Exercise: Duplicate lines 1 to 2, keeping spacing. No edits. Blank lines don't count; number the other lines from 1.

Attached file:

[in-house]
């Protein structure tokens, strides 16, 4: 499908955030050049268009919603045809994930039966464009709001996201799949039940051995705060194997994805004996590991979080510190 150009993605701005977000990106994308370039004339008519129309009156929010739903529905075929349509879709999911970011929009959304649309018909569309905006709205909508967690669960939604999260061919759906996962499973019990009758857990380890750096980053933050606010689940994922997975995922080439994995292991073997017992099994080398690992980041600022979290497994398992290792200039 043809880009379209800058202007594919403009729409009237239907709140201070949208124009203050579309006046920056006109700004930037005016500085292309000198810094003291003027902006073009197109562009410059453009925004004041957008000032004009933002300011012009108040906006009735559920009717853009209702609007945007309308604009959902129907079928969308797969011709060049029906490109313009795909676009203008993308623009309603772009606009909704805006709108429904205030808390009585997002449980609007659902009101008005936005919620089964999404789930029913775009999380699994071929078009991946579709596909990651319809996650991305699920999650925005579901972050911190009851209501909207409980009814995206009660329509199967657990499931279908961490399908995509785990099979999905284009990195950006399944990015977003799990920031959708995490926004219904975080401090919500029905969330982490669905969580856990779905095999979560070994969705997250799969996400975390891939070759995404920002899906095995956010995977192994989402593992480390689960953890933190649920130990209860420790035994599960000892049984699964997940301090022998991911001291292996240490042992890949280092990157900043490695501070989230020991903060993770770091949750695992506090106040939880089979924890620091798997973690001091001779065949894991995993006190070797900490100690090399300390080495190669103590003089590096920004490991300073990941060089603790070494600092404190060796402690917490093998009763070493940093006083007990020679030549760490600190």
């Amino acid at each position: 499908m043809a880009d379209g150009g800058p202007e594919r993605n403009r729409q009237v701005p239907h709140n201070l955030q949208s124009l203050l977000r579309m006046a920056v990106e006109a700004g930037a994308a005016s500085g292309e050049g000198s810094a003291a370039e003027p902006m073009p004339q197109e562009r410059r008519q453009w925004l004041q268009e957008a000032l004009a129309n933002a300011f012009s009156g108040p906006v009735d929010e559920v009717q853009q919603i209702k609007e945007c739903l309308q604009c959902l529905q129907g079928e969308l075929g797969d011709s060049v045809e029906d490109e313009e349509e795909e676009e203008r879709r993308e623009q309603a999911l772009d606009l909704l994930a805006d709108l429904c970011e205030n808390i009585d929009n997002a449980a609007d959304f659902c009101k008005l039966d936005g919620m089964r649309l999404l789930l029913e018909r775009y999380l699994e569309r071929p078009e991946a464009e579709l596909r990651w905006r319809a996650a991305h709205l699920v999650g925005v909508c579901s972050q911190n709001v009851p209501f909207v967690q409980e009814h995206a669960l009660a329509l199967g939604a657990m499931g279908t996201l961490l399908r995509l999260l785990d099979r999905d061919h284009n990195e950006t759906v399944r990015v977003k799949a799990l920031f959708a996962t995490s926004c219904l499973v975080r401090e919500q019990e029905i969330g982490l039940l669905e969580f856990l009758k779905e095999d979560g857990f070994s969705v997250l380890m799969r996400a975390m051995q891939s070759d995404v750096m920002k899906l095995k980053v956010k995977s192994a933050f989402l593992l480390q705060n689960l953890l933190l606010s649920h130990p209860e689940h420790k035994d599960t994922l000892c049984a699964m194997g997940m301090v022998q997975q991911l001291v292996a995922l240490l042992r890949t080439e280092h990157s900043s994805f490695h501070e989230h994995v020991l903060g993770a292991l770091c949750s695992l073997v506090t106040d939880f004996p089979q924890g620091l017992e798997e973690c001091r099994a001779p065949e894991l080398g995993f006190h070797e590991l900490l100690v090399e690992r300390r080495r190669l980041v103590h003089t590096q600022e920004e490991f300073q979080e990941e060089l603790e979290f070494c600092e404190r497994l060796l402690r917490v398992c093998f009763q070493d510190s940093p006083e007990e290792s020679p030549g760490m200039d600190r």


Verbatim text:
[in-house]
């Protein structure tokens, strides 16, 4: 499908955030050049268009919603045809994930039966464009709001996201799949039940051995705060194997994805004996590991979080510190 150009993605701005977000990106994308370039004339008519129309009156929010739903529905075929349509879709999911970011929009959304649309018909569309905006709205909508967690669960939604999260061919759906996962499973019990009758857990380890750096980053933050606010689940994922997975995922080439994995292991073997017992099994080398690992980041600022979290497994398992290792200039 043809880009379209800058202007594919403009729409009237239907709140201070949208124009203050579309006046920056006109700004930037005016500085292309000198810094003291003027902006073009197109562009410059453009925004004041957008000032004009933002300011012009108040906006009735559920009717853009209702609007945007309308604009959902129907079928969308797969011709060049029906490109313009795909676009203008993308623009309603772009606009909704805006709108429904205030808390009585997002449980609007659902009101008005936005919620089964999404789930029913775009999380699994071929078009991946579709596909990651319809996650991305699920999650925005579901972050911190009851209501909207409980009814995206009660329509199967657990499931279908961490399908995509785990099979999905284009990195950006399944990015977003799990920031959708995490926004219904975080401090919500029905969330982490669905969580856990779905095999979560070994969705997250799969996400975390891939070759995404920002899906095995956010995977192994989402593992480390689960953890933190649920130990209860420790035994599960000892049984699964997940301090022998991911001291292996240490042992890949280092990157900043490695501070989230020991903060993770770091949750695992506090106040939880089979924890620091798997973690001091001779065949894991995993006190070797900490100690090399300390080495190669103590003089590096920004490991300073990941060089603790070494600092404190060796402690917490093998009763070493940093006083007990020679030549760490600190």